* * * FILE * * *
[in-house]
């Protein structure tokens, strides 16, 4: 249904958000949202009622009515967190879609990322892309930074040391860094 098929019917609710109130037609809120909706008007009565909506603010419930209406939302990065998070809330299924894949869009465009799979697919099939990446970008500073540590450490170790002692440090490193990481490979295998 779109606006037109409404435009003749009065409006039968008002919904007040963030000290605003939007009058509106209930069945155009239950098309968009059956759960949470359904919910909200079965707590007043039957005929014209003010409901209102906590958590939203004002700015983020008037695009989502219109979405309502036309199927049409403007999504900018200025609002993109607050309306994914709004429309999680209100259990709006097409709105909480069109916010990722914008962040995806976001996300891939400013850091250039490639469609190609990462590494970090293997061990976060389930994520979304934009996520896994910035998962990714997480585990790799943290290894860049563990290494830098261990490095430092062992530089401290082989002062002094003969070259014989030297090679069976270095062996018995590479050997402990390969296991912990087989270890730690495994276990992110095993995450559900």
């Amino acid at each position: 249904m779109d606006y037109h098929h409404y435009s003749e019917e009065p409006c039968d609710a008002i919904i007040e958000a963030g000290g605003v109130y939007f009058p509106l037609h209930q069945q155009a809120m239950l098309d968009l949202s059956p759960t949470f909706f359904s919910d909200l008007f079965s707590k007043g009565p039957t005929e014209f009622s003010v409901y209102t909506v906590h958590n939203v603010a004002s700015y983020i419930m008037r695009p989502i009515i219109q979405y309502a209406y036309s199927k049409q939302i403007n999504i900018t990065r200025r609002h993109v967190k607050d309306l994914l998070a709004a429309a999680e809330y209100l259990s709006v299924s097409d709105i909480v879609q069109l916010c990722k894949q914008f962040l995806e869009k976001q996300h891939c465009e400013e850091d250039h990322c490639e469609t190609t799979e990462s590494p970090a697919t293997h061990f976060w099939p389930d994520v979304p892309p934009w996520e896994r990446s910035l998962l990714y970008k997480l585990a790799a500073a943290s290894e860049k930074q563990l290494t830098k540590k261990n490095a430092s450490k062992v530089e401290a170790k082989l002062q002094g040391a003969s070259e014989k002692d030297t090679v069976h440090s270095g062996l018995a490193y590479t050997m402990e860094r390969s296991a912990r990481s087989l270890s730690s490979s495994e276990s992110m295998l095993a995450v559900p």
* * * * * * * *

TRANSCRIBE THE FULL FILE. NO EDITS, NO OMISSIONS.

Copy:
[in-house]
């Protein structure tokens, strides 16, 4: 249904958000949202009622009515967190879609990322892309930074040391860094 098929019917609710109130037609809120909706008007009565909506603010419930209406939302990065998070809330299924894949869009465009799979697919099939990446970008500073540590450490170790002692440090490193990481490979295998 779109606006037109409404435009003749009065409006039968008002919904007040963030000290605003939007009058509106209930069945155009239950098309968009059956759960949470359904919910909200079965707590007043039957005929014209003010409901209102906590958590939203004002700015983020008037695009989502219109979405309502036309199927049409403007999504900018200025609002993109607050309306994914709004429309999680209100259990709006097409709105909480069109916010990722914008962040995806976001996300891939400013850091250039490639469609190609990462590494970090293997061990976060389930994520979304934009996520896994910035998962990714997480585990790799943290290894860049563990290494830098261990490095430092062992530089401290082989002062002094003969070259014989030297090679069976270095062996018995590479050997402990390969296991912990087989270890730690495994276990992110095993995450559900």
């Amino acid at each position: 249904m779109d606006y037109h098929h409404y435009s003749e019917e009065p409006c039968d609710a008002i919904i007040e958000a963030g000290g605003v109130y939007f009058p509106l037609h209930q069945q155009a809120m239950l098309d968009l949202s059956p759960t949470f909706f359904s919910d909200l008007f079965s707590k007043g009565p039957t005929e014209f009622s003010v409901y209102t909506v906590h958590n939203v603010a004002s700015y983020i419930m008037r695009p989502i009515i219109q979405y309502a209406y036309s199927k049409q939302i403007n999504i900018t990065r200025r609002h993109v967190k607050d309306l994914l998070a709004a429309a999680e809330y209100l259990s709006v299924s097409d709105i909480v879609q069109l916010c990722k894949q914008f962040l995806e869009k976001q996300h891939c465009e400013e850091d250039h990322c490639e469609t190609t799979e990462s590494p970090a697919t293997h061990f976060w099939p389930d994520v979304p892309p934009w996520e896994r990446s910035l998962l990714y970008k997480l585990a790799a500073a943290s290894e860049k930074q563990l290494t830098k540590k261990n490095a430092s450490k062992v530089e401290a170790k082989l002062q002094g040391a003969s070259e014989k002692d030297t090679v069976h440090s270095g062996l018995a490193y590479t050997m402990e860094r390969s296991a912990r990481s087989l270890s730690s490979s495994e276990s992110m295998l095993a995450v559900p």